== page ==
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From Consumer to Producer: The Complexities of Musical Creation

Going through Alexander G. Weheliye’s Phonographies: Grooves in Sonic Afro-Modernity, I was floored by the last chapter of the book, specifically the section that concerned the Afro-German group called Advanced Chemistry (who, of course, I had never even heard of prior to reading the book). While the focus on the group’s conflict with the complexities of their own identity definitely intrigued me, I found myself totally consumed by how one of the group’s members, Torch, was drawn to hip-hop:

I still know exactly how it all began. “The Message” by Melle Mel was like a telegram for me and although I could not understand a single word, I recognized the fire burning in his words…The torch within me was ignited immediately. My whole life passed before me in a single night, seeing the path of history, my head swayed, nodded to the speed of the measure. (167)

The text also notes that “The Message” was only available to Torch, who was in Germany, due to the song’s presence on the global market, which introduces an interesting concept: what marks the evolution from consumer to producer.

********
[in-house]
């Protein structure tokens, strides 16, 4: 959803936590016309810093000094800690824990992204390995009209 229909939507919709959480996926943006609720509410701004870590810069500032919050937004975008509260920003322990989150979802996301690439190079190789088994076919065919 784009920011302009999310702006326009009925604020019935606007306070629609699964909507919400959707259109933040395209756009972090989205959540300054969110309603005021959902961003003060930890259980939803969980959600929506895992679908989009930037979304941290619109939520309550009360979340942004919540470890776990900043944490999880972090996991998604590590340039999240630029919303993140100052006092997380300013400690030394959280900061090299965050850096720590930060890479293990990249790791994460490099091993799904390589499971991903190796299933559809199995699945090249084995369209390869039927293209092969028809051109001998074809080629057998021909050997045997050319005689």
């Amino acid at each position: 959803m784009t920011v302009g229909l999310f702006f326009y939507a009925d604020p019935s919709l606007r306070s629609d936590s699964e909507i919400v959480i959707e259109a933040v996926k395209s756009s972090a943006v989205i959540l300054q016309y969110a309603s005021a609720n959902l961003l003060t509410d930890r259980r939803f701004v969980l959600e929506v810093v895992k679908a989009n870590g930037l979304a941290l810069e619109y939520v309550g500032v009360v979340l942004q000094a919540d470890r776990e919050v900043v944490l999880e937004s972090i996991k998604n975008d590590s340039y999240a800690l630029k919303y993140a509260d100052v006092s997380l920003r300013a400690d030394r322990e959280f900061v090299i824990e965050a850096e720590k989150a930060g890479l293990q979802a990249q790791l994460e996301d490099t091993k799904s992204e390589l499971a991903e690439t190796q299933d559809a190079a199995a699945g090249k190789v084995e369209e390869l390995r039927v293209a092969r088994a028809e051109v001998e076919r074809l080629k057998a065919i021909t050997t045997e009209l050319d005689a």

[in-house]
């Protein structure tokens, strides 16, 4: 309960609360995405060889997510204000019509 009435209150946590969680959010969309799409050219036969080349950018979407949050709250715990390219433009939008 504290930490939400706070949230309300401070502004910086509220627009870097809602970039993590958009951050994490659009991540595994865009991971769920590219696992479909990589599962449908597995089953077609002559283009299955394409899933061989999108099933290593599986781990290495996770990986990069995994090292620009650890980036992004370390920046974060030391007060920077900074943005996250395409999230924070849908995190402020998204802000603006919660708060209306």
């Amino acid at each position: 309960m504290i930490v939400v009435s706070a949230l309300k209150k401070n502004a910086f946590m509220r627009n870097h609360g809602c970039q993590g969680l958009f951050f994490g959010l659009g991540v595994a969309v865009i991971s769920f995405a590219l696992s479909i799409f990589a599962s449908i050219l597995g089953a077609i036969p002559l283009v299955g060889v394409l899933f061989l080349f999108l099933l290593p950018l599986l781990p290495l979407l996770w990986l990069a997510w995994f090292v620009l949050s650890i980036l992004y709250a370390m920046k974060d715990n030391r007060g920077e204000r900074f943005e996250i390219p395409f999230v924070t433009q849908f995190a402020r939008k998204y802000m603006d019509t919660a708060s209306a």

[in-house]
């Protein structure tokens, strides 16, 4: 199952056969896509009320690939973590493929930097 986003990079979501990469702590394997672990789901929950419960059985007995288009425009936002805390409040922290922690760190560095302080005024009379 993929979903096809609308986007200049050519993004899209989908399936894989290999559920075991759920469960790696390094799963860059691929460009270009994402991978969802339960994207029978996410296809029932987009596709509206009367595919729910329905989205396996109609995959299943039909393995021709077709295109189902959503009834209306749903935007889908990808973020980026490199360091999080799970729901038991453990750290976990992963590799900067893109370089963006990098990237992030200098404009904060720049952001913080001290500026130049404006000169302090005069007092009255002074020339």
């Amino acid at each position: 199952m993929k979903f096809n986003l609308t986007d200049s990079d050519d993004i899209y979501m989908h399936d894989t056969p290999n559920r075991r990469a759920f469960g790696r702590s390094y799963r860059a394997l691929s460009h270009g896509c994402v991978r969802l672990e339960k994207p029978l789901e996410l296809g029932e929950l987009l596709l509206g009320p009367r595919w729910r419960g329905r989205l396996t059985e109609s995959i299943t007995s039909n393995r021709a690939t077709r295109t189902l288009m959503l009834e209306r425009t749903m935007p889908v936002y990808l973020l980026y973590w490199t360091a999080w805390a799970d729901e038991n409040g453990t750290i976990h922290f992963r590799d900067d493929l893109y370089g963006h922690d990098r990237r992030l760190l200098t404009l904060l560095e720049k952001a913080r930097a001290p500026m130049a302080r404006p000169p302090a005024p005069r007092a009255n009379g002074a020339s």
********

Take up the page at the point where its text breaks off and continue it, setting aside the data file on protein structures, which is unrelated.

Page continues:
With today’s social media, the evidence of musical consumerism is apparent everywhere, even in my own blogs. Looking at my own personal Facebook, at least 75% of my posts revolve around my consumption of music, through either videos, lyric posts, or pictures of physical records. In addition, straying away from the #Freedom’s Mixtape tag on my Tumblr takes through a stream of early-00 pop-punk lyrics and images. While this is definitely anecdotal evidence, just a quick look at a normal Feed on Facebook shows that people constantly post song lyrics and YouTube links to their favorite music videos or live performances. A brilliant example of this consumerist mentality can be seen in the “Like” feature of Facebook: want an easy conversation starter with cute indie girl that’s in your 8AM? Make sure that you “Like” Yo La Tengo, The Mountain Goats, and Grizzly Bear—maybe even Best Coast, that’s pretty mainstream. A person’s likes on Facebook are the new equivalent of band t-shirts: you’re shaping your public persona through the evidence of your musical consumption. Scott Seviour, Epic Records’ senior vice president for marketing emphasizes that “in this day and age, artist development is about how do you turn 10 Facebook likes into 100, into 1,000” (Sisario).